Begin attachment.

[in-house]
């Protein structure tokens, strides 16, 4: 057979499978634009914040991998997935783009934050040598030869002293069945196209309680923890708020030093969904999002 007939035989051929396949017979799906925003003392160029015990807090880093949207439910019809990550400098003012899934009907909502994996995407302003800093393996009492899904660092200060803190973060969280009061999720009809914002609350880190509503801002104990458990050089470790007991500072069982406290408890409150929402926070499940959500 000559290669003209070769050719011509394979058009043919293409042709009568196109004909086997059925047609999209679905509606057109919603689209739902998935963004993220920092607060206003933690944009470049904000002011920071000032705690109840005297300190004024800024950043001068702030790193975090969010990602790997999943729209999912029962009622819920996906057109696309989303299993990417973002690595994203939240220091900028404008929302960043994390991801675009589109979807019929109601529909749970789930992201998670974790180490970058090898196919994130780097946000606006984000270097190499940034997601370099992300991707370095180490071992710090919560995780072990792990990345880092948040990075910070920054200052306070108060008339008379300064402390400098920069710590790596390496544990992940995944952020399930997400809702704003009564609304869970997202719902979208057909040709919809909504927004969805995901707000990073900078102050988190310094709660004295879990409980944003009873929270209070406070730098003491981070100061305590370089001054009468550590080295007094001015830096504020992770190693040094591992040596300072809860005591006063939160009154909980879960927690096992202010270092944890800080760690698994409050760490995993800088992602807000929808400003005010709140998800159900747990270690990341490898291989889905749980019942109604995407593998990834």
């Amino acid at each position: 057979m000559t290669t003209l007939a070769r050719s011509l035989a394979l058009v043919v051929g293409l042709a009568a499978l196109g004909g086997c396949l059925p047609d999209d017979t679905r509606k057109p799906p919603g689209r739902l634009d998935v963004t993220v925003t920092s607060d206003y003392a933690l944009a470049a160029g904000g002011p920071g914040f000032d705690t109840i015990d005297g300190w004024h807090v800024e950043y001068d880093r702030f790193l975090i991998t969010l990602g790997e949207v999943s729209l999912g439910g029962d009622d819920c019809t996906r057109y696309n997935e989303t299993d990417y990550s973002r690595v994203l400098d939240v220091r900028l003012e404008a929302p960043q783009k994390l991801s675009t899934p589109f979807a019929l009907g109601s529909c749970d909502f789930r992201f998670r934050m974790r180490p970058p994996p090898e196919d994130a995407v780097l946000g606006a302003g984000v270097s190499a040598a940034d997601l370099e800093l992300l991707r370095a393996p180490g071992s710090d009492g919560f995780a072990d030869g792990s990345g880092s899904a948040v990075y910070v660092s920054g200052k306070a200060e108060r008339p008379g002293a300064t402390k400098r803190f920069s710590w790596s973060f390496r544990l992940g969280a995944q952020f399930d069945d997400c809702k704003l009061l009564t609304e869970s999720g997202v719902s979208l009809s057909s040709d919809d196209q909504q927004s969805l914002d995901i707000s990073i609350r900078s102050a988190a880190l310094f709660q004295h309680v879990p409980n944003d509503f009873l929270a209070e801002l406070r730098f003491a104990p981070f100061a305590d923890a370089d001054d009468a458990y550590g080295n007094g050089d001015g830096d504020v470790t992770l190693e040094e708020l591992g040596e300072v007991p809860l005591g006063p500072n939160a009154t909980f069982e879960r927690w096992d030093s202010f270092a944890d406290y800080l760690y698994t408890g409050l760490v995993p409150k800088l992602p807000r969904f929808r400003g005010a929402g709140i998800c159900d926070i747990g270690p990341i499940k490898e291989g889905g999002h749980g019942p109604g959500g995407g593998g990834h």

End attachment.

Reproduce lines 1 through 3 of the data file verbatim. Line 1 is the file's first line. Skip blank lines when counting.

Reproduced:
[in-house]
């Protein structure tokens, strides 16, 4: 057979499978634009914040991998997935783009934050040598030869002293069945196209309680923890708020030093969904999002 007939035989051929396949017979799906925003003392160029015990807090880093949207439910019809990550400098003012899934009907909502994996995407302003800093393996009492899904660092200060803190973060969280009061999720009809914002609350880190509503801002104990458990050089470790007991500072069982406290408890409150929402926070499940959500 000559290669003209070769050719011509394979058009043919293409042709009568196109004909086997059925047609999209679905509606057109919603689209739902998935963004993220920092607060206003933690944009470049904000002011920071000032705690109840005297300190004024800024950043001068702030790193975090969010990602790997999943729209999912029962009622819920996906057109696309989303299993990417973002690595994203939240220091900028404008929302960043994390991801675009589109979807019929109601529909749970789930992201998670974790180490970058090898196919994130780097946000606006984000270097190499940034997601370099992300991707370095180490071992710090919560995780072990792990990345880092948040990075910070920054200052306070108060008339008379300064402390400098920069710590790596390496544990992940995944952020399930997400809702704003009564609304869970997202719902979208057909040709919809909504927004969805995901707000990073900078102050988190310094709660004295879990409980944003009873929270209070406070730098003491981070100061305590370089001054009468550590080295007094001015830096504020992770190693040094591992040596300072809860005591006063939160009154909980879960927690096992202010270092944890800080760690698994409050760490995993800088992602807000929808400003005010709140998800159900747990270690990341490898291989889905749980019942109604995407593998990834």
């Amino acid at each position: 057979m000559t290669t003209l007939a070769r050719s011509l035989a394979l058009v043919v051929g293409l042709a009568a499978l196109g004909g086997c396949l059925p047609d999209d017979t679905r509606k057109p799906p919603g689209r739902l634009d998935v963004t993220v925003t920092s607060d206003y003392a933690l944009a470049a160029g904000g002011p920071g914040f000032d705690t109840i015990d005297g300190w004024h807090v800024e950043y001068d880093r702030f790193l975090i991998t969010l990602g790997e949207v999943s729209l999912g439910g029962d009622d819920c019809t996906r057109y696309n997935e989303t299993d990417y990550s973002r690595v994203l400098d939240v220091r900028l003012e404008a929302p960043q783009k994390l991801s675009t899934p589109f979807a019929l009907g109601s529909c749970d909502f789930r992201f998670r934050m974790r180490p970058p994996p090898e196919d994130a995407v780097l946000g606006a302003g984000v270097s190499a040598a940034d997601l370099e800093l992300l991707r370095a393996p180490g071992s710090d009492g919560f995780a072990d030869g792990s990345g880092s899904a948040v990075y910070v660092s920054g200052k306070a200060e108060r008339p008379g002293a300064t402390k400098r803190f920069s710590w790596s973060f390496r544990l992940g969280a995944q952020f399930d069945d997400c809702k704003l009061l009564t609304e869970s999720g997202v719902s979208l009809s057909s040709d919809d196209q909504q927004s969805l914002d995901i707000s990073i609350r900078s102050a988190a880190l310094f709660q004295h309680v879990p409980n944003d509503f009873l929270a209070e801002l406070r730098f003491a104990p981070f100061a305590d923890a370089d001054d009468a458990y550590g080295n007094g050089d001015g830096d504020v470790t992770l190693e040094e708020l591992g040596e300072v007991p809860l005591g006063p500072n939160a009154t909980f069982e879960r927690w096992d030093s202010f270092a944890d406290y800080l760690y698994t408890g409050l760490v995993p409150k800088l992602p807000r969904f929808r400003g005010a929402g709140i998800c159900d926070i747990g270690p990341i499940k490898e291989g889905g999002h749980g019942p109604g959500g995407g593998g990834h």